global scale." Thus, a senseless waiting game as to when society's downfall should occur looms like a giant yellow caution sign. No data was lost in Y2K, but new fears pop up all the time.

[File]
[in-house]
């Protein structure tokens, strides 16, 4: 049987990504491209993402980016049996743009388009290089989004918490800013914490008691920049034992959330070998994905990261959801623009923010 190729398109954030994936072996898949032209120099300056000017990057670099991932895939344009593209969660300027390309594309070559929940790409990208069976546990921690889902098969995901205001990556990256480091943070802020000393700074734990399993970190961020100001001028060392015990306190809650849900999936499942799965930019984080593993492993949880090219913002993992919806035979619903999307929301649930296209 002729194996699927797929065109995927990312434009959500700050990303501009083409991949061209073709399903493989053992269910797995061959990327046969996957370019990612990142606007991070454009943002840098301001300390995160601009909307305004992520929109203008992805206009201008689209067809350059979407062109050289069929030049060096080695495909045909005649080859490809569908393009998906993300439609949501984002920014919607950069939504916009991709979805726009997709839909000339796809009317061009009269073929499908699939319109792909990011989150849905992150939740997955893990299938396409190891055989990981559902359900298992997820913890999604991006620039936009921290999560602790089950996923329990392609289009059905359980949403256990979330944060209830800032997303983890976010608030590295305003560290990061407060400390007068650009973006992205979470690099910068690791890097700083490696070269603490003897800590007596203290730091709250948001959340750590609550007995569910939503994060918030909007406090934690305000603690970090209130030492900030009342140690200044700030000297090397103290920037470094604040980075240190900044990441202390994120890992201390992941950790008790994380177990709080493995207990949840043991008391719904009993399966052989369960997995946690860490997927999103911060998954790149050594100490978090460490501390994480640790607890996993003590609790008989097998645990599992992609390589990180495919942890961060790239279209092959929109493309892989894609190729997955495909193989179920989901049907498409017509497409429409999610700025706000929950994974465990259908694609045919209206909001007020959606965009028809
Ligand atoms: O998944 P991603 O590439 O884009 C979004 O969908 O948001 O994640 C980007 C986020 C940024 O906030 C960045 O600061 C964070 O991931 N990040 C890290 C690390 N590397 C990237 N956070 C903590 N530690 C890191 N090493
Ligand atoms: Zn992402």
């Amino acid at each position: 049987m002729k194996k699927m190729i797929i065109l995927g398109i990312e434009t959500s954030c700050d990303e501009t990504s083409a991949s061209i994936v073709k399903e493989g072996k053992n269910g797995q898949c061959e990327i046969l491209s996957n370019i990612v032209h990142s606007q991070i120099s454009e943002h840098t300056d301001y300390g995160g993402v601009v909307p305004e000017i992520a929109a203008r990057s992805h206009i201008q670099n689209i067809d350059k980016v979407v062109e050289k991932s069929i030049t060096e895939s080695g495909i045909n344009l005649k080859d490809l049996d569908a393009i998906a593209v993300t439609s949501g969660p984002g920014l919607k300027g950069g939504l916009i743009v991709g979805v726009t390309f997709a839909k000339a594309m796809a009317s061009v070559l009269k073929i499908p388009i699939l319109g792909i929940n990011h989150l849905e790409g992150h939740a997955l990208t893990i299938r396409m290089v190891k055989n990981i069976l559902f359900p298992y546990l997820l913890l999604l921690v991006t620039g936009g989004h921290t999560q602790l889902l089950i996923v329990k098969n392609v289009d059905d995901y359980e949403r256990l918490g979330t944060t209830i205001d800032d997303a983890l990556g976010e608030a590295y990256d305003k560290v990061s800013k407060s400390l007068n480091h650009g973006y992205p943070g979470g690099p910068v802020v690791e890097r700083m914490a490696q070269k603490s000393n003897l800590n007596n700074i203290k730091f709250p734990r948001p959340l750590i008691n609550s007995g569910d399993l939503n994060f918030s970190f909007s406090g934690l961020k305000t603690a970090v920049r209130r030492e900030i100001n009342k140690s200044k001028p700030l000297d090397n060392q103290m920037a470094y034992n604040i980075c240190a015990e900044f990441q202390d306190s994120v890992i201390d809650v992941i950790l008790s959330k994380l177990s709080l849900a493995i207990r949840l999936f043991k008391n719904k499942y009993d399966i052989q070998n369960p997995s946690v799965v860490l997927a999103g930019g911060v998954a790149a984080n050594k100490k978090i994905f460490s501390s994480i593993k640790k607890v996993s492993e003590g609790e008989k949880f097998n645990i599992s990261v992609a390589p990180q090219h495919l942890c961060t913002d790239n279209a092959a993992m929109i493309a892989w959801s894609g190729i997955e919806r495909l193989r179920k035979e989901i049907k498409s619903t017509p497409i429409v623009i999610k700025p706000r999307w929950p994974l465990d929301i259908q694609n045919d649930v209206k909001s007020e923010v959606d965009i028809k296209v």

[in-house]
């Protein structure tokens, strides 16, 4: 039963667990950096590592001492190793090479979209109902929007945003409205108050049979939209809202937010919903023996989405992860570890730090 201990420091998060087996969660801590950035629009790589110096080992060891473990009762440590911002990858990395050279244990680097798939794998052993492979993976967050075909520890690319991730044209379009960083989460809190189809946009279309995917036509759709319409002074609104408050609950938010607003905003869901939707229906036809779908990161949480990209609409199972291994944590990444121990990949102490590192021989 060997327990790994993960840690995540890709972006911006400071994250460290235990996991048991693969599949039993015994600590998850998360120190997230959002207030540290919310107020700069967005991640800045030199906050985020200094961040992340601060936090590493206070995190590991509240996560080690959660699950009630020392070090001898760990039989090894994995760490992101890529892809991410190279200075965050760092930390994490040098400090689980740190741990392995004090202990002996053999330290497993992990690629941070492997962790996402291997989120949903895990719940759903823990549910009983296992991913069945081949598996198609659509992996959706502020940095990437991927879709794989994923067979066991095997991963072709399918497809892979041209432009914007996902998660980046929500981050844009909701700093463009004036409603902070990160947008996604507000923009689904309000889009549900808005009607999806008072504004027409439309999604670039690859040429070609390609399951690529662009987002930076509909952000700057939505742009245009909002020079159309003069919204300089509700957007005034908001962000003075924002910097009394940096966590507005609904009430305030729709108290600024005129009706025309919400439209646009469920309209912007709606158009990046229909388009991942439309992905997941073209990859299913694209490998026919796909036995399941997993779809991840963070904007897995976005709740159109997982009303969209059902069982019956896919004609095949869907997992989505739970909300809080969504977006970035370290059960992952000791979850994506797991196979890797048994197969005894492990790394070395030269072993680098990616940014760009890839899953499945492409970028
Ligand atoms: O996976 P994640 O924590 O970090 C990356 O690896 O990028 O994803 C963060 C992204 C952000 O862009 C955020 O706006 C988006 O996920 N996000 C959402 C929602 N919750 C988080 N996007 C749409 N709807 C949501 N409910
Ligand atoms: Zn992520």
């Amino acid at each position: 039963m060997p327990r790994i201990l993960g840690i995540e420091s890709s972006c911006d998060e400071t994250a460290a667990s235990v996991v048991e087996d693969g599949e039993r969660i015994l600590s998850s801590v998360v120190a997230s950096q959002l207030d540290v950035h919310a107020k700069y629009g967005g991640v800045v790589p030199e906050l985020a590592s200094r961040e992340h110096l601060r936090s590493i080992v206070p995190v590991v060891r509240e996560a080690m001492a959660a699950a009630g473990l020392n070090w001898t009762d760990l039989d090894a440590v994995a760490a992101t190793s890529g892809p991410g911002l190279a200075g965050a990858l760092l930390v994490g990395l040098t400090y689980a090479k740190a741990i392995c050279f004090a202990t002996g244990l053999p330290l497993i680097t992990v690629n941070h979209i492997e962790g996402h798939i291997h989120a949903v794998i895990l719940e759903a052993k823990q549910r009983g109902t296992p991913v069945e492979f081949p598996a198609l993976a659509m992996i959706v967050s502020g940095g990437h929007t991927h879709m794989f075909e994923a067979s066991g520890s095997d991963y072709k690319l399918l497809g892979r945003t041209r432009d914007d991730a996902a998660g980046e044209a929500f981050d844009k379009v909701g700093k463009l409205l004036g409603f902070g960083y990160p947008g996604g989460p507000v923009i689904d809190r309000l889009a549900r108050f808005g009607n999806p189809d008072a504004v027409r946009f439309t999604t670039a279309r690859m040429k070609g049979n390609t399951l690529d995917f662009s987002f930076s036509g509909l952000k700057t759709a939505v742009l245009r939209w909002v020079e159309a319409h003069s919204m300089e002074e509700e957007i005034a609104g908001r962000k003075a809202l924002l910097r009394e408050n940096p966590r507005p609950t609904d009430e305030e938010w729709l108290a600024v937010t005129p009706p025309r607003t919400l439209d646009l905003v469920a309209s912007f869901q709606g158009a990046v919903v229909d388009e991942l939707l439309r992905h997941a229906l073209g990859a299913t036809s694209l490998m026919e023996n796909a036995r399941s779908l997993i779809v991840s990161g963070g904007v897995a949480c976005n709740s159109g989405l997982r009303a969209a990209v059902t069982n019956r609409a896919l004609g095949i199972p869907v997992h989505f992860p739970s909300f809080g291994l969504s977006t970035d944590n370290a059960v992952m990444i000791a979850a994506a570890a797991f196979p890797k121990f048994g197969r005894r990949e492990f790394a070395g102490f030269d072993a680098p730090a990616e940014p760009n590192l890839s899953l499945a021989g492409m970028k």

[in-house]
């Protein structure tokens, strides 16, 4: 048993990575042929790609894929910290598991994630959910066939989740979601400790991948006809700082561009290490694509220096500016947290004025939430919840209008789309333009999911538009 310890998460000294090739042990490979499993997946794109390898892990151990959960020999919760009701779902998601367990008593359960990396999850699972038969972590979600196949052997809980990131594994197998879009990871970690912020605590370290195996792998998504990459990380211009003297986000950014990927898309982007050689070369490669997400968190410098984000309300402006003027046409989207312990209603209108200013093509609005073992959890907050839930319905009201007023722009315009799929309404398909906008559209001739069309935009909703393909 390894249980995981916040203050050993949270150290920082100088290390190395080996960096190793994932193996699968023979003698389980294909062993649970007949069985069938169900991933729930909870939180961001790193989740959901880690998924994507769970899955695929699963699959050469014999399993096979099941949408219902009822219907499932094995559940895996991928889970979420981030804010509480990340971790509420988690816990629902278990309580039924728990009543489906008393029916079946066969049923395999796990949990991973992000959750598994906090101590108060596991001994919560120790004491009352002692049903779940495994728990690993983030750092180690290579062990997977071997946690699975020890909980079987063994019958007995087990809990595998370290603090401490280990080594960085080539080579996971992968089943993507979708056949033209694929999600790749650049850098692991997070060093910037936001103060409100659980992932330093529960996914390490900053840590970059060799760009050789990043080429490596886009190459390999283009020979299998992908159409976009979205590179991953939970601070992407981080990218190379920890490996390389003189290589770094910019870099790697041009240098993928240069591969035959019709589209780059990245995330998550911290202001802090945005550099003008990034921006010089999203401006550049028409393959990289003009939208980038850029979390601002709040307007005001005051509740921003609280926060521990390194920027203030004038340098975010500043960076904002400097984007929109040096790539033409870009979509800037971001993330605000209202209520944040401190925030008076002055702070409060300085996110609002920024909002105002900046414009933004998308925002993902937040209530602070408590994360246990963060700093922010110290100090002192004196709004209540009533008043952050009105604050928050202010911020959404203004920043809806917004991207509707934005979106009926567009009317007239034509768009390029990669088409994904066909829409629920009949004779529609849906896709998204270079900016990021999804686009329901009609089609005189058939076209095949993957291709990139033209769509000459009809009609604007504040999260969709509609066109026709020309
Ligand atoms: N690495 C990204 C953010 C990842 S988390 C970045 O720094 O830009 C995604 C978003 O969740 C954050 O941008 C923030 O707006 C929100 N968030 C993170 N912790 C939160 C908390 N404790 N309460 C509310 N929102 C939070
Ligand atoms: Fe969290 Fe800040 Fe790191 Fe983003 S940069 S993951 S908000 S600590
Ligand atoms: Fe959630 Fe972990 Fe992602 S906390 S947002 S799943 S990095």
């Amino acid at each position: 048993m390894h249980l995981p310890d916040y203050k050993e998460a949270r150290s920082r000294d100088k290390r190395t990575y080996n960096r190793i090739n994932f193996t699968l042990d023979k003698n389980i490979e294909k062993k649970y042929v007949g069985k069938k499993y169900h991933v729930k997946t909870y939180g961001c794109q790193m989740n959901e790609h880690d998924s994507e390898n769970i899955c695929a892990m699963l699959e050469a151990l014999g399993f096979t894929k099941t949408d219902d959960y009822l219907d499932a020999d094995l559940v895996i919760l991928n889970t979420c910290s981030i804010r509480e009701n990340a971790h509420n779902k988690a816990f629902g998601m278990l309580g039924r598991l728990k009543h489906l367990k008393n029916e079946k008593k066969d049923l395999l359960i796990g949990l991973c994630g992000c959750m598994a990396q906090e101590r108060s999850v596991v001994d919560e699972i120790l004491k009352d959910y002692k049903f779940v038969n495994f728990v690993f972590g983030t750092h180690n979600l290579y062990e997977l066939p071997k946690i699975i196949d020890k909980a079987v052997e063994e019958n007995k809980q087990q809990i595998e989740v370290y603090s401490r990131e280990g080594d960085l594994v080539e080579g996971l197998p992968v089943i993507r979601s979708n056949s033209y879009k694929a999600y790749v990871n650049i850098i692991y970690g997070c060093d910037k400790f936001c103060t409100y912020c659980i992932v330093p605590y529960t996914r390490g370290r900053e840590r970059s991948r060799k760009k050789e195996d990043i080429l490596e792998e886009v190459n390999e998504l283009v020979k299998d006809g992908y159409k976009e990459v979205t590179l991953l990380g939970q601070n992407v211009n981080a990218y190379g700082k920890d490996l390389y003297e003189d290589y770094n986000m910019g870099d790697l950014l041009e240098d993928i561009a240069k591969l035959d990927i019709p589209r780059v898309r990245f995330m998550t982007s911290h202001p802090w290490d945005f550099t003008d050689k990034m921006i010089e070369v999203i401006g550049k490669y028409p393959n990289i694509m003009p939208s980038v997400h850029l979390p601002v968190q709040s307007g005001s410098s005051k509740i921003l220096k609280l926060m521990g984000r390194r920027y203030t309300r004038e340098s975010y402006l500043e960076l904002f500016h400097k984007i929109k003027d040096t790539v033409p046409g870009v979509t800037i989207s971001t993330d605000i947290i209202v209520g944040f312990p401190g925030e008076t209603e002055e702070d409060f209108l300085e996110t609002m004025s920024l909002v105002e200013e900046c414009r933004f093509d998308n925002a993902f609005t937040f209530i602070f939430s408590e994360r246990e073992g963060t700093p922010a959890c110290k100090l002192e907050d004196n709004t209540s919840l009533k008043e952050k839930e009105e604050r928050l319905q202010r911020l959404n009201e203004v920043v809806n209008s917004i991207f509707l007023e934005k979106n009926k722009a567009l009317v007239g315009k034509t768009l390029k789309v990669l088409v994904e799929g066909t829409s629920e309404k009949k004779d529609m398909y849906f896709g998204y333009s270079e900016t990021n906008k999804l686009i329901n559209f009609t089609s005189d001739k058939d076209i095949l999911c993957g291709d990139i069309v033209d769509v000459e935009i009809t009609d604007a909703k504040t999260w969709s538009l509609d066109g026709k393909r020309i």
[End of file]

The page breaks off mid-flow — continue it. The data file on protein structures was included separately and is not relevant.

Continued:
Brandon Marshall Todd, a graduate writing student with a love for tech-savvy ways, shares his thoughts on being held hostage by touch-screen devices: “Technology has come full circle from George Orwell's “1984,” except we now willingly give our information online through credit cards, Facebook and other transactions and communications. On one hand, they are very instrumental tools, in terms of staying in contact with people. But, on the other [hand], technology is replacing human contact. We don't communicate with each other the way we should and we don't keep up unless something out of the ordinary happens. I think we can use technology, but we shouldn't let it overwhelm our necessity for true interpersonal [relationships].” Ironically, society acts more connected, but realistically, lacks true interaction. Graphic designer Cliff Lummus explains this paradox best: “People have decided that efficiency is more important than simplicity. They would rather be able to do something in five seconds than spend a minute doing it, even if that five second solution breaks down every other week and takes two hours to fix ... they still see that as a better answer than the old fashioned by-hand way of doing everything.” The simple written letter, which many waited so patiently for in the past, was a dynamic method of telling someone with words how much you really care. Now, we have chopped our words into text: “G2G! C U l8r!" Society has given way to the texting generation. There is no doubt that the computer has changed our lives. Evolving over time, these machines rule our world. With the plastic surgery of the computer and the economic change in the world, we've developed our technology to make life simple. Yet, we've forgotten how simplistic life can be — walking down the street seems prehistoric in the age of cars and Segways. Even turning the page of a book in this hyper-linked society seems dated with the invention of the Kindle and iPad. We house everything in cyber world and, at any given time, we could lose it all, returning to the era of actually doing everything ourselves. »